The often divided Supreme Court made an almost unanimous decision on Monday. It was the wrong decision.
The court declined to consider the case of a rape victim who was banned from trying her case in federal courts because “Jane Doe” served in our military. Only one judiciary called for justice for the former West Point cadet: Clarence Thomas.
However, the injustice of the court’s decision extends beyond “Jane Doe” and extends to any member of the military.
The court missed the opportunity to overturn one of its most infamous unjustifiable doctrines. The Feres Doctrine was founded more than 70 years ago and has fallen victim to hundreds of thousands of service members and their families. The court’s failure should now put pressure on Congress to finally act to end the tragic legacy of the Feres decision.
I have been a vocal critic of Feres for decades and wrote a three-part study of the military legal system 20 years ago detailing how this doctrine began in 1950 with a clearly flawed reading of the Federal Tort Claims Act (FTCA). The doctrine is, according to Army Lt. Rudolph Feres, who died in a fire allegedly caused by an unsafe heating system in his New York barracks. It was one of three cases grouped for forensic review, including a soldier sued after an Army doctor left a 30 by 18 inch towel (labeled U.S. Army Medical Department property) on him.
These should have been slight cases of breathtaking negligence. The FTCA only prohibits lawsuits against the military for “combat-related” injuries – a logical and clear exception. However, the court set out to create a comprehensive new immunity for the military, stating that any lawsuit by military personnel would be considered “combat-related”. It was utterly nonsensical as there was no need to refer to combat if Congress was to grant the military complete immunity. Indeed, the late Judge Antonin Scalia denounced the doctrine as crude legal activism. He was sentenced from the left by the late Judge John Paul Stevens.
The West Point case shows the legal madness and lethality of this doctrine. Jane Doe was a cadet who was alleged to have been raped by another cadet and charged with charges, according to court records. However, West Point did not obey military regulations and later dropped out of the academy. The District Court and the Second Circle then dismissed their lawsuit as an “incident on duty” and were therefore excluded according to the Feres Doctrine.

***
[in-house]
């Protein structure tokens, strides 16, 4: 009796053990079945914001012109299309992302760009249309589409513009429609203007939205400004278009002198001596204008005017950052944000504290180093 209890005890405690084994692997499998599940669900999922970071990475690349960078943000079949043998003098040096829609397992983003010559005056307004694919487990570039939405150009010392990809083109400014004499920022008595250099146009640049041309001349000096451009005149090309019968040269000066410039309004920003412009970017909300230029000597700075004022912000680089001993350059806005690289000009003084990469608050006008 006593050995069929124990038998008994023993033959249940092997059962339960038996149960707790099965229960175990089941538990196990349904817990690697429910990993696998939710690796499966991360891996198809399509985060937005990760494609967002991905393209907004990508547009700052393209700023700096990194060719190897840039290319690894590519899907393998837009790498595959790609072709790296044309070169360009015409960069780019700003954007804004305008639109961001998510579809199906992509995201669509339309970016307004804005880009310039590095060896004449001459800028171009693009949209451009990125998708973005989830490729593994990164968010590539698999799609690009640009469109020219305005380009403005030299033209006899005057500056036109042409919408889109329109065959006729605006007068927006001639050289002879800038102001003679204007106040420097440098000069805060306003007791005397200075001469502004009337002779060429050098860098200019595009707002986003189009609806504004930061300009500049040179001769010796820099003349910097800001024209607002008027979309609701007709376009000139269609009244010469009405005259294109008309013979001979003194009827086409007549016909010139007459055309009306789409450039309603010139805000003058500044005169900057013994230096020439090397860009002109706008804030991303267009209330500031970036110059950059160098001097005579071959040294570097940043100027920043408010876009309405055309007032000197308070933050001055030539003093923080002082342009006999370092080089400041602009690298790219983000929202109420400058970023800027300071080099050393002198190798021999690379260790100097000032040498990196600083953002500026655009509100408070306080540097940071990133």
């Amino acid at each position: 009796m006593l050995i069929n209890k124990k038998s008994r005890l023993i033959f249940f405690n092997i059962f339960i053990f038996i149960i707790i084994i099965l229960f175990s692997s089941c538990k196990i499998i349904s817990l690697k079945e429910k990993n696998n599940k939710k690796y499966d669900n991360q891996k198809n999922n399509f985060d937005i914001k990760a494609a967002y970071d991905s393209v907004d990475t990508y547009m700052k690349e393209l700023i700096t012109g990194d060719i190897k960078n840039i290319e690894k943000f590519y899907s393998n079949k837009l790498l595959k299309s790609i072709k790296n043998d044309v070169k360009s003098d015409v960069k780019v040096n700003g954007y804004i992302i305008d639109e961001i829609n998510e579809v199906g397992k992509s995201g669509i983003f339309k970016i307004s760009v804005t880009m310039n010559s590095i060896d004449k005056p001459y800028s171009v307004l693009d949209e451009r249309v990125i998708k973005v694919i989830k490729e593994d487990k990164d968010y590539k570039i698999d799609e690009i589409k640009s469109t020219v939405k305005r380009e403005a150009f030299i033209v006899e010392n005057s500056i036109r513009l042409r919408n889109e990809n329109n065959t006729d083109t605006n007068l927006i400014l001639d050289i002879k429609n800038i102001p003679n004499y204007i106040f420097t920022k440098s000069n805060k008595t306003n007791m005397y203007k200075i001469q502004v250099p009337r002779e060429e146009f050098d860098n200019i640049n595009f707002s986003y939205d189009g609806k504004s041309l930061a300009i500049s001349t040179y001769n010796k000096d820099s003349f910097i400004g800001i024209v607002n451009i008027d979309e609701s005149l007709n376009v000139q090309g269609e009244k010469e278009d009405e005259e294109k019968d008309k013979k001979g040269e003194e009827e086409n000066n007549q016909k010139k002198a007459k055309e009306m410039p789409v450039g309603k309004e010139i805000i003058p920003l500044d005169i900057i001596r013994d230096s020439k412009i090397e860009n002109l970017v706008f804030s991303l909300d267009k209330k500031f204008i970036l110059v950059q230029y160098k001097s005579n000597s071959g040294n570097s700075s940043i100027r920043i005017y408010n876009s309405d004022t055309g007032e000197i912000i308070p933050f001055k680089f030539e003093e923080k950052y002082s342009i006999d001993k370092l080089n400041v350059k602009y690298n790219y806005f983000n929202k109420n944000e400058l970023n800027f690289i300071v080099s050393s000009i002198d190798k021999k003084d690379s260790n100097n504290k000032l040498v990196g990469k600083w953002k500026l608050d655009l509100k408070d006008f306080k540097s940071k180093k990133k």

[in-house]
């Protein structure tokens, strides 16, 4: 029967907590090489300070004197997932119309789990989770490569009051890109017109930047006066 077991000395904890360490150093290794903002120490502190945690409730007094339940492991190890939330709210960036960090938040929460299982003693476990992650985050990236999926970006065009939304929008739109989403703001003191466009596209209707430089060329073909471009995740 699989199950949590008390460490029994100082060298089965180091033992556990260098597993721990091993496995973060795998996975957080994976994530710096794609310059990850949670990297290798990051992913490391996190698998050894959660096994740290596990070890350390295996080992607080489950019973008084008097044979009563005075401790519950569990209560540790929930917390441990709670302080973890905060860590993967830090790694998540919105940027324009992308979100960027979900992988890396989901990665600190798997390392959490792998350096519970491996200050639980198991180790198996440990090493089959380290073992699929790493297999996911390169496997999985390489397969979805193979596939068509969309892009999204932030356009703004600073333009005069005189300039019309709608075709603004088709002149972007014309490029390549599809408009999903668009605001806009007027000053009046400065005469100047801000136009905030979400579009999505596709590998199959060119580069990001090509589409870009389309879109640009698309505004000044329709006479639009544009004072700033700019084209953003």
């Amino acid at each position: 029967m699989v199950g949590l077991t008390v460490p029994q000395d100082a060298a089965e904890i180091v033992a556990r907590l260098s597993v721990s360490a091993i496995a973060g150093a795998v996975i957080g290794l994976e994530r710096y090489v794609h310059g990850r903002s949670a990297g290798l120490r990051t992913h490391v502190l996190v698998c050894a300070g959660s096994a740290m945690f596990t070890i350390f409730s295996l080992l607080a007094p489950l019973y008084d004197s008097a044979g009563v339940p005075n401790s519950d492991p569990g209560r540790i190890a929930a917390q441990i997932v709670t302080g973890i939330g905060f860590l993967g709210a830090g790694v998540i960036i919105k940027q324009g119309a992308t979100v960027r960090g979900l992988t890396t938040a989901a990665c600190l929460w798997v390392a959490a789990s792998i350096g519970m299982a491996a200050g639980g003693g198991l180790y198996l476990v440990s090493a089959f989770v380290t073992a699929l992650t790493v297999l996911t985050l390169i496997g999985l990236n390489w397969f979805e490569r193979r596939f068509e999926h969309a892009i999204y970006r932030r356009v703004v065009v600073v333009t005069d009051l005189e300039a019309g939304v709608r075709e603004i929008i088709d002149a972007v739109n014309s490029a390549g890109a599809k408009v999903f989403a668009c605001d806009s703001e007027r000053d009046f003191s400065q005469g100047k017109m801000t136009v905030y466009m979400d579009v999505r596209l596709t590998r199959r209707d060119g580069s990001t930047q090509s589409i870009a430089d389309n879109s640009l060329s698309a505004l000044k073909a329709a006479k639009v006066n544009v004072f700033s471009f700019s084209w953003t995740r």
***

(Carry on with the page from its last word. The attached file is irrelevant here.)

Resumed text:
These lower courts can be excused for dismissing the case. After all, this is a Supreme Court precedent. But the Supreme Court itself has no such excuse.
The former cadet is not alone when it comes to negligence in handling criminal cases. In Illinois, eight women sued the army on “harassment and retribution, including rape, sodomy, unwanted sexual advances and touch, requests for sexual favors, sexual innuendo, harassing phone calls, threats of physical harm, inconsistent sex, and coercion.” A federal court dismissed her action under Feres.
My study found a number of such cases. For example, soldier Julius Pringle was seriously injured in a bar on a Kansas military reservation that served both civilians and military personnel. A gang had effectively taken over the bar. After Pringle exchanged words with members of the gang who were molesting his girlfriend, the bar managers had him thrown outside in the middle of waiting gang members. He was beaten so badly that he suffered brain damage. Still, he couldn’t complain.
I found many deaths caused by contractors failing to meet the most basic obligations in maintaining or using equipment, as well as negligent acts long addressed in civil companies and deterred by civil liability. For example, Lt. Joseph McConnell killed while waterskiing after a boat rented from an Air Force recreational center in Arizona ran out of control due to a mechanical failure and hit him.
In the area of medical misconduct, the study found practices and behaviors that are considered paramount in modern cases. Often times, when civilian doctors leave a patient paralyzed or crippled for a lifetime, family members receive millions in compensation. In the military, families receive a few thousand dollars a month or more in military medical care. Take Dorothy Meagher, who took care of her son after he entered a Navy hospital to have a cyst removed. Her son became paraplegic due to an alleged anesthetic overdose and a Navy doctor’s failure to call for help immediately.
Tort liability not only heals victims, but encourages others to take precautionary measures. However, military families are left with a fraction of the financial aid to civilians, and there is less incentive to update equipment and practices.
As Judge Thomas correctly noted, the Feres Doctrine produces absurd results: “If two Pentagon employees – a civilian and one a service person – are hit by a bus in the Pentagon parking lot and complain, only the civilian could do so to sue his claim in the matter. “
Thomas said it was time to end “legal legislation” and “if the Feres Doctrine is so wrong that we cannot figure out how to curb it, then the better answer is to pass it”. Indeed, it is a farewell 70 years overdue.
There is another body that can do justice to military personnel: Congress. For 30 years I have been calling on Congress to correct this error of law. It must be explicitly stated what should already be evident in the FTCA: Military personnel have equal access to justice, with the exception of injuries related to actual acts of war or combat. Politicians are interested in using military personnel as props at Veterans Day and Memorial Day events. However, they left them fodder for negligent military and contractor operations.
It is time for Congress to act and put an end to the Feres Doctrine.
Jonathan Turley is Shapiro Professor of Public Interest Law at George Washington University. You can find his updates online at JonathanTurley.